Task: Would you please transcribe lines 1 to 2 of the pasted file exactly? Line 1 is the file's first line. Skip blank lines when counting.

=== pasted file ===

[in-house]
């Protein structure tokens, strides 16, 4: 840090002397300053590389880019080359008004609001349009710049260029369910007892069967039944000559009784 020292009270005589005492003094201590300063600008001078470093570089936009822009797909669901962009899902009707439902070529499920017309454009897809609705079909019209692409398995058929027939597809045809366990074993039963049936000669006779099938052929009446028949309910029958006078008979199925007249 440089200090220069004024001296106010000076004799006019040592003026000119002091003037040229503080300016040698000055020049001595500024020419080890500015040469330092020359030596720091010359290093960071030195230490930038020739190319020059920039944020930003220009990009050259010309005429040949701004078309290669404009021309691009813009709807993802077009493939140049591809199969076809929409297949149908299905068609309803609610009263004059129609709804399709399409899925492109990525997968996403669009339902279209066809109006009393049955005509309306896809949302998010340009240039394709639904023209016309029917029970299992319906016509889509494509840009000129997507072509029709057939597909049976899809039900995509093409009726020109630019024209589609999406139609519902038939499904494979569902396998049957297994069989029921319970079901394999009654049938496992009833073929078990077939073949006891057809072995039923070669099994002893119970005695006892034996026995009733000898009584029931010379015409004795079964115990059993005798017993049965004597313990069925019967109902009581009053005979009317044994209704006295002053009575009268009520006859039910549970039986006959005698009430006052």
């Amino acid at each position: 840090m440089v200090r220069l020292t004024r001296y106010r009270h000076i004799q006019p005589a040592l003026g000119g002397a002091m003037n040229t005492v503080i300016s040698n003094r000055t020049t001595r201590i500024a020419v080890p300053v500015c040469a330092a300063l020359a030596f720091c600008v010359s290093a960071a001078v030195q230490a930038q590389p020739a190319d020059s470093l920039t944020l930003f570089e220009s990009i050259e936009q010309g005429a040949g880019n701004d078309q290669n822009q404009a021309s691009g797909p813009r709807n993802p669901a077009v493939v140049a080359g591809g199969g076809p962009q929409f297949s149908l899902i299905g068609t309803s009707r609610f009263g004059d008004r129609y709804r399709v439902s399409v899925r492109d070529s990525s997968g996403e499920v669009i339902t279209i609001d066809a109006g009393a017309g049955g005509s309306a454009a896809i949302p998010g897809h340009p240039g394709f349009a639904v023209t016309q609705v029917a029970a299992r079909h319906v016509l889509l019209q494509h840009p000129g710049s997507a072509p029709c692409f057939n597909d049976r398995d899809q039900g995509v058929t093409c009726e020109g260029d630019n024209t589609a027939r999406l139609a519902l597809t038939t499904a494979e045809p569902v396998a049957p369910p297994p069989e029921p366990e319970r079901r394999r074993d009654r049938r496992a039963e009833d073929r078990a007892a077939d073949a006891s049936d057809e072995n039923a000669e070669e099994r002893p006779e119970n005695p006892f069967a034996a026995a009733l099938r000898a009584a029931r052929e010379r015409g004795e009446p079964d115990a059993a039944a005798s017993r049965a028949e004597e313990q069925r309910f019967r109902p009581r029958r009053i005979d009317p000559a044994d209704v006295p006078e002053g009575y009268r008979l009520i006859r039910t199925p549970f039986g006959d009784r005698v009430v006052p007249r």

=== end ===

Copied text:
[in-house]
């Protein structure tokens, strides 16, 4: 840090002397300053590389880019080359008004609001349009710049260029369910007892069967039944000559009784 020292009270005589005492003094201590300063600008001078470093570089936009822009797909669901962009899902009707439902070529499920017309454009897809609705079909019209692409398995058929027939597809045809366990074993039963049936000669006779099938052929009446028949309910029958006078008979199925007249 440089200090220069004024001296106010000076004799006019040592003026000119002091003037040229503080300016040698000055020049001595500024020419080890500015040469330092020359030596720091010359290093960071030195230490930038020739190319020059920039944020930003220009990009050259010309005429040949701004078309290669404009021309691009813009709807993802077009493939140049591809199969076809929409297949149908299905068609309803609610009263004059129609709804399709399409899925492109990525997968996403669009339902279209066809109006009393049955005509309306896809949302998010340009240039394709639904023209016309029917029970299992319906016509889509494509840009000129997507072509029709057939597909049976899809039900995509093409009726020109630019024209589609999406139609519902038939499904494979569902396998049957297994069989029921319970079901394999009654049938496992009833073929078990077939073949006891057809072995039923070669099994002893119970005695006892034996026995009733000898009584029931010379015409004795079964115990059993005798017993049965004597313990069925019967109902009581009053005979009317044994209704006295002053009575009268009520006859039910549970039986006959005698009430006052």